Brighton band Dead Swans released debut album Sleepwalkers in 2009 on American hardcore label Bridge9. It was described as “blistering and nervously confrontational” by Alternative Press Magazine, and since Dead Swans have been hailed as one of the best bands to come out of the UK. Adrian Imms and Chris Shipman fired some questions to Pid, the guitarist, about influences, vegetarianism and “hardcore”.
Did you set out to create a specific sound when you formed as a band?
At first we started off a lot harder, stripped down and raw sounding. Right Brigade, No Warning and Cro-Mags were big influences. Then we added another guitar player after one practice and it gave us a lot more options to do other things. We just play the kind of stuff we would want to hear, something that would get us stoked if we heard another band doing it.
There are a lot of bands out there that could be labelled as “hardcore” and there has been an increase in the popularity of the genre. Do you view this as a benefit, or on the flip side, does it frustrate you?
When bands like Gallows blew up, it attracted a lot of positive attention to the hardcore scene, which was cool. Then I think a lot of bands wanted to jump on the bandwagon and just used the tag ‘hardcore’ because it was cool. Anyone who knows anything knows what a proper hardcore band is, and bands that were ‘brutal tech death metal’ last year and have dropped that to sound like some faux melodic Comeback Kid rip-off band or something. The kids who matter know what’s up though, and that’s what counts.
What is the least accurate comparison you have found to be attributed to your music?
I hate it when people catergorise us as metal, or metal core. It’s frustrating when some some clueless fuck broadcast their deluded opinions, and have no idea what they’re on about.
You are strong advocates of vegetarianism. How did you first involve yourself with the lifestyle?
As a kid I went into a butchers with my mum, I was only three years old, but I was old enough to understand where meat came from. After seeing like lambs hearts and stuff, I didn’t agree with it, and I thought animals were cool.
What influences you, and where do you draw the energy to write and perform your songs?
Hardcore from the early 00’s, as that’s the era of hardcore we grew up with – the bands we saw, although we definitely acknowledge classic bands that influenced them. We draw influence from a lot of places, just whatever we think sounds cool, bands from American Nightmare to My Bloody Valentine as far as playing live… Stuff we are genuinley excited about and also being on tour is an escape for us – it’s fun to be away and we put everything into playing live shows.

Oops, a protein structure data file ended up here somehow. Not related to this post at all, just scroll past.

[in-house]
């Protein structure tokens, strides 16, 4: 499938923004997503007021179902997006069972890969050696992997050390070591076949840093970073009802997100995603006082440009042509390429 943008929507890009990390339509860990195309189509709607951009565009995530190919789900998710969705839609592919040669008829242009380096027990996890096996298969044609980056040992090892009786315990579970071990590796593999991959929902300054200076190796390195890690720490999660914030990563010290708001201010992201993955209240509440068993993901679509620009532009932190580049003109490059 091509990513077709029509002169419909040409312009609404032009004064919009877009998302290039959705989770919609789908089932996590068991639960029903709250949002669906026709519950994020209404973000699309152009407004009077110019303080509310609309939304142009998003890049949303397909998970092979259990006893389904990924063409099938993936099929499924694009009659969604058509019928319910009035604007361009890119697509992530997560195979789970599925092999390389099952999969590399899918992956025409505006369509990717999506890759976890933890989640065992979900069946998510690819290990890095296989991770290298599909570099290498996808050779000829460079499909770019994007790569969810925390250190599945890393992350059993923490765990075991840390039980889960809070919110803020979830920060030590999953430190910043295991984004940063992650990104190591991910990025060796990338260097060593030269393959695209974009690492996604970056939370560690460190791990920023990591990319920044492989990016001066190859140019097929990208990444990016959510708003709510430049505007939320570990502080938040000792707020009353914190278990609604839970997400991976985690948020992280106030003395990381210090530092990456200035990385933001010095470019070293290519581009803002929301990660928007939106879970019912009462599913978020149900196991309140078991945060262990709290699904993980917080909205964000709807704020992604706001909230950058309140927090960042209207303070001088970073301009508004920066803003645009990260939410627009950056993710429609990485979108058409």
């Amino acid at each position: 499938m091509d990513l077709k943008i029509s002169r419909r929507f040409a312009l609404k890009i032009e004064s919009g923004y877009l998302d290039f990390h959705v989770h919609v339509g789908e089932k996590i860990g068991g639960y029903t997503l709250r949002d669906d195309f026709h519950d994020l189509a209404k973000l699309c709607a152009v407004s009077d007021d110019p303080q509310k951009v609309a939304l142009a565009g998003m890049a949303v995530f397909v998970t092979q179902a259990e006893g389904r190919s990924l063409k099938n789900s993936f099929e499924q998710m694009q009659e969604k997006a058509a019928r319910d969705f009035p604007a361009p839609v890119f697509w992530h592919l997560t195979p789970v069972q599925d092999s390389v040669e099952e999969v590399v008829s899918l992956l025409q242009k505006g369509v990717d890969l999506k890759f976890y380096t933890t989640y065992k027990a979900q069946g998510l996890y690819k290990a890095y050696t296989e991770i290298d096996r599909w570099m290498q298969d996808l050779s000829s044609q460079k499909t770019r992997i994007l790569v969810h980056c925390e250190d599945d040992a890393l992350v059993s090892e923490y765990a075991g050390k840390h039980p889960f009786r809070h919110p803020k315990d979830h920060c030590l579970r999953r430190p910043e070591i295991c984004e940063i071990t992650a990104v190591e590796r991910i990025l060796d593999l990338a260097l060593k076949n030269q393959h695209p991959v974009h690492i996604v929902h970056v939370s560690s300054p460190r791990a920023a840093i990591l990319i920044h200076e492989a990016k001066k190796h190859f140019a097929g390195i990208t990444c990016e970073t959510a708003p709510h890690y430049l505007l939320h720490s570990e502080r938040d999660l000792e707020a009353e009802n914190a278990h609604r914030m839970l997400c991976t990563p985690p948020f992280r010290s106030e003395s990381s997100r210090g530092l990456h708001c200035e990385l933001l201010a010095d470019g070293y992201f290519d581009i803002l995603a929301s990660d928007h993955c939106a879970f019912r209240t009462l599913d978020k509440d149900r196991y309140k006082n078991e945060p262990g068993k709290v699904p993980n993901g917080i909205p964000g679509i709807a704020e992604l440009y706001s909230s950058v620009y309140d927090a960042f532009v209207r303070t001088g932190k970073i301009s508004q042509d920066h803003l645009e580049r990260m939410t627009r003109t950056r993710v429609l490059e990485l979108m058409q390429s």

2009 saw the release of your debut full length. Were you happy with how it turned out – would you do anything differently if you could?
Although we were in talks with Bridge 9 for a while, the whole process of getting signed came about real quick, and with deadlines and budgets and stuff, we had to get the record together as fast as possible… Essentially Sleepwalkers was written in 20 hours. We’re all definitely happy with how it came out, it’s just hard to excel yourself. The Southern Blue EP was compiled of the first songs we ever wrote, just straight up fast hard hitting songs. It would of been easy to bang out another album full of stuff like that, but then people would just say “Ohhh, it sounds just like the old stuff.” We wanted to progress and write more thought out songs but without losing our sound at the same time. You can never please everyone and we’re not setting out to try and do that.
Does Sleepwalkers epitomise everything about your band up to this point or is there any territory that has been left uncovered?
I wouldn’t say so at all. We draw influence from so many different places, we can kind of go in whatever direction we want, like more melodic, or have a harder edge to it, or generally faster – or whatever. We don’t like to confine ourselves to anything. I feel like we progessed with Sleepwalkers but I’d like to stick to what we know really, just do what we’ve been doing but better.
And finally, what does 2010 have in store for Dead Swans?
Tour as much as we can, hopefully back to the States, Canada, Russia and Australia. They’re all possibilities at the moment. Always writing songs, I’d like to do a split record with someone and at least have nine solid songs ready or recorded by the end of the year.